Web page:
adidas Solar Drive Review

by solereview
Published: Last Updated on


adidas’s marketing pitch: Designed for a comfortable and supportive ride.

Upper: Ribbed mesh, fused urethane strips, reflective heel panels.

Midsole: Full-length Boost foam with EVA midsole rims and top layer. 10 mm heel to toe drop.

Outsole: Single piece of grippy carbon rubber.

Weight: 318 gms/ 11.2 Oz for a half pair of Men's US 9/UK 8.5/EUR 42.5/CM 27

Widths available: Single, D - regular (reviewed)

If the overly soft ride of the SolarBoost and Solar Glide doesn't appeal to you, then the Solar Drive is a good back-up plan. Based on the last year's Response LT, the Drive has a slightly firmer ride due to the lower midsole volume and the EVA foam topping. The upper is roomy, fits true, and has plenty of reflectivity.
Cushioned and supportive, spacious upper, outsole grip, reflectivity
Lack of optional widths, stiff eyelet panels, over-priced by $20, the outsole design needs improvement



The Solar Drive succeeds the Response Boost LT, a model which was, until recently, adidas’s entry-level running shoe with a full-length Boost midsole. The Response series was a part of the original adidas collection which also consisted of the Supernova and Adistar line-up at higher price-tiers.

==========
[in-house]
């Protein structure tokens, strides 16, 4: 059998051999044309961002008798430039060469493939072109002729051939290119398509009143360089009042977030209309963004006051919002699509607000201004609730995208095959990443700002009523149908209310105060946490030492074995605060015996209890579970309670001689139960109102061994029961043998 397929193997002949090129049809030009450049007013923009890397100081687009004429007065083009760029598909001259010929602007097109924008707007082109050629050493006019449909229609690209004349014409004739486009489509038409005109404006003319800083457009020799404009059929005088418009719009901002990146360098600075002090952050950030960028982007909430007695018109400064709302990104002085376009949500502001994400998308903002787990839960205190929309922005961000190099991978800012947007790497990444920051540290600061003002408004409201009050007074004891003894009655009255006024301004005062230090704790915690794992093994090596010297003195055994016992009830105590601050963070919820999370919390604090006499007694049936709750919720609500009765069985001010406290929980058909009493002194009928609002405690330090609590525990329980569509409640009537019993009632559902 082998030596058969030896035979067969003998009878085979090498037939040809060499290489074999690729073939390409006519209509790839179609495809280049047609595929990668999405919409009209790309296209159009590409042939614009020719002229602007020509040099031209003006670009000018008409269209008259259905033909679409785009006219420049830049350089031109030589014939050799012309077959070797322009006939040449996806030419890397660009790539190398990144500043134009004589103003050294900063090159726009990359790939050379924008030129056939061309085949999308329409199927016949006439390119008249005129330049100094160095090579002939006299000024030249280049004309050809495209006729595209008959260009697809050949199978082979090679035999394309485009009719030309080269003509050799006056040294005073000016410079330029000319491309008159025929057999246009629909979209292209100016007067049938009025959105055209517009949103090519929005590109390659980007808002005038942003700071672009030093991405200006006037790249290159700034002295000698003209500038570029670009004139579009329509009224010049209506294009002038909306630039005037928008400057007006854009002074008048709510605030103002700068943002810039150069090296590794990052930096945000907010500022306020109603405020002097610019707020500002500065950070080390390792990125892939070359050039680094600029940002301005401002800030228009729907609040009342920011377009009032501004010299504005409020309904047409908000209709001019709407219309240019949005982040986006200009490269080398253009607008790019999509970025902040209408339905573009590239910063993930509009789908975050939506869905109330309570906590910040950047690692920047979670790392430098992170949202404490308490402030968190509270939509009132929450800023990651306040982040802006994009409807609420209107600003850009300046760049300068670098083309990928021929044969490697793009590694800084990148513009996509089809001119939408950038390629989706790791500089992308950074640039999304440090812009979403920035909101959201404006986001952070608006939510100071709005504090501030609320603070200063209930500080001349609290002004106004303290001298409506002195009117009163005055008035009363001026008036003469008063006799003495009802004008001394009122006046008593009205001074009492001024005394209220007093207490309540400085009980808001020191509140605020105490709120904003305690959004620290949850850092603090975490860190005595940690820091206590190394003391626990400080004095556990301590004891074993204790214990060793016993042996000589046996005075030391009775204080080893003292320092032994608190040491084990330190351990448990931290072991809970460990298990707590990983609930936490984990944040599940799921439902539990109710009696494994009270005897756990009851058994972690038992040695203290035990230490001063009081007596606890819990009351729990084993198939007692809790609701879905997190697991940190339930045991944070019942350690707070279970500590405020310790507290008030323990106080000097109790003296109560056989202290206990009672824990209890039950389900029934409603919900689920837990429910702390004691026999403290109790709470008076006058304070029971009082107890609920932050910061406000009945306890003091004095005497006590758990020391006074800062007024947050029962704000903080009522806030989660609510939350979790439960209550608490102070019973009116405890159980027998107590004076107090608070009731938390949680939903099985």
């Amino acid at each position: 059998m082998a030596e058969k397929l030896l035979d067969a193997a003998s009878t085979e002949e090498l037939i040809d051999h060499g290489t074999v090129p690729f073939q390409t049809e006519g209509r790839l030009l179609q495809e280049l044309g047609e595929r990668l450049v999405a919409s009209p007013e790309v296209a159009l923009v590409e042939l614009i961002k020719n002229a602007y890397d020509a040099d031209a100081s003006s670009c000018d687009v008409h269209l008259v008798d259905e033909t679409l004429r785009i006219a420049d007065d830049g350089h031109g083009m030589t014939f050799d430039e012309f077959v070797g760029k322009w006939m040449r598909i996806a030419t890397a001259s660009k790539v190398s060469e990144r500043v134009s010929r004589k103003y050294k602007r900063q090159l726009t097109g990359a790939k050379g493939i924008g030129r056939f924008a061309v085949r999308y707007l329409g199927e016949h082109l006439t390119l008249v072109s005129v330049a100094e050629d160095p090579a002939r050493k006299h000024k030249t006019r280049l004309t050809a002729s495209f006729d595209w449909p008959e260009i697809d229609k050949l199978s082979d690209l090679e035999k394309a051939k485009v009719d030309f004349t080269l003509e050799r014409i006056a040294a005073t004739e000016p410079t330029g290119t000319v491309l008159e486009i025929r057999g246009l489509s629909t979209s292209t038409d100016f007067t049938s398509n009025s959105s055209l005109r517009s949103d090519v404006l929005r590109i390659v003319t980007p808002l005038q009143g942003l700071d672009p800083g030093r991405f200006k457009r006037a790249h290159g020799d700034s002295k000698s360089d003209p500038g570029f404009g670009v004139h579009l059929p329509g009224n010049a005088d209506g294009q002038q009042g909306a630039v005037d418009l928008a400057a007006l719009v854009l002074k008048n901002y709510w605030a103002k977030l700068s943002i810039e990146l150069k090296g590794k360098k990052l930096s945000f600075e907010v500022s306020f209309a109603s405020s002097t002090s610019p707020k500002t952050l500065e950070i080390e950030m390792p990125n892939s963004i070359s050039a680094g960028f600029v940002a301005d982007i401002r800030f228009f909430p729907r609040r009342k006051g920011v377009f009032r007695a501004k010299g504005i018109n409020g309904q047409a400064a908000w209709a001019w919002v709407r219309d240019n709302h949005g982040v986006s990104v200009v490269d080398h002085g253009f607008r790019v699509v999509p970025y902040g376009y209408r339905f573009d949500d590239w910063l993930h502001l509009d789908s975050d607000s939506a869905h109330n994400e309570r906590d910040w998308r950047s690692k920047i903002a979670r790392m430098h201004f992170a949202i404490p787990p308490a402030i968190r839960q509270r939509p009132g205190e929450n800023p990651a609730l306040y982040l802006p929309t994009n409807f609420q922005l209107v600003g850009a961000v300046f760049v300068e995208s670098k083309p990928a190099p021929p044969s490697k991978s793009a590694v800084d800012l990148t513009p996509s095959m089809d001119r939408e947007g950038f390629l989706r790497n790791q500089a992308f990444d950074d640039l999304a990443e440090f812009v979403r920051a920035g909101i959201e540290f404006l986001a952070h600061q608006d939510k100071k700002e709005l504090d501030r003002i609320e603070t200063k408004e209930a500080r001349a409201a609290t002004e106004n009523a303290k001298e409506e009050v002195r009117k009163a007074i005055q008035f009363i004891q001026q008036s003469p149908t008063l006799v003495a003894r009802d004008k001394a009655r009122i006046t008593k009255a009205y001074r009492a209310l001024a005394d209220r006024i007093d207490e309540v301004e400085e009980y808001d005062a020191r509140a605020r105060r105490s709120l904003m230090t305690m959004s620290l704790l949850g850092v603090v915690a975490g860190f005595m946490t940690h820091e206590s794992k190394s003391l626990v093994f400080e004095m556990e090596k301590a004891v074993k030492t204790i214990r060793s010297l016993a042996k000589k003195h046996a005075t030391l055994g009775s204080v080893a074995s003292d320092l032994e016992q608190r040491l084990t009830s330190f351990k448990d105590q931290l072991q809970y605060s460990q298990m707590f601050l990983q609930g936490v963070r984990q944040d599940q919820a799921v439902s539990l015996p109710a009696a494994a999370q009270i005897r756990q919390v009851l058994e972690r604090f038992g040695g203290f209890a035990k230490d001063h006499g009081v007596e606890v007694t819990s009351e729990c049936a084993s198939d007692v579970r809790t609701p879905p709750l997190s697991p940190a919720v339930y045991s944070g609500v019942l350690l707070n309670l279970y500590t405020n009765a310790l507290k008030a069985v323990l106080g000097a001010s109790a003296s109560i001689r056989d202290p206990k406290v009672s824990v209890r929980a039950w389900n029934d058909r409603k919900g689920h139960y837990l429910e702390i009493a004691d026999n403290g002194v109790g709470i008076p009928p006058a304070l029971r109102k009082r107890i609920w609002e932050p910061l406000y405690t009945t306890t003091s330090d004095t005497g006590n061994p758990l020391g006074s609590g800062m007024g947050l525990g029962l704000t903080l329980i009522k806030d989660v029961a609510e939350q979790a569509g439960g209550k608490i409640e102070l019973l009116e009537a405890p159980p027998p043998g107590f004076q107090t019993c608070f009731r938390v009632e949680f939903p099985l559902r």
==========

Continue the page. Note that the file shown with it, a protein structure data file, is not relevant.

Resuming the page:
For 2018 the Supernova and the Response Boost are replaced with the Solar Glide and Solar Drive respectively, thus marking the end of a long-continuing categorization.

The SolarBoost and Solar Glide get a new upper and sole unit. On the Solar Drive, the updates are limited to the upper. The Drive carries forward the same midsole and outsole as the Response. In the motion-control category, the Solar Drive ST has the same Stableframe midsole as the Response ST.


The fact that the Solar Drive features the Response LT sole makes it an interesting study. Unlike the SolarBoost and the Glide, the Drive’s Boost midsole is topped with a layer of firmer EVA. This produces a markedly different ride quality than the other two.

There’s a bit of the Supernova Glide 8 in the Solar Drive; the latter has a ride which is firmer and more responsive than the rest of the Solar line.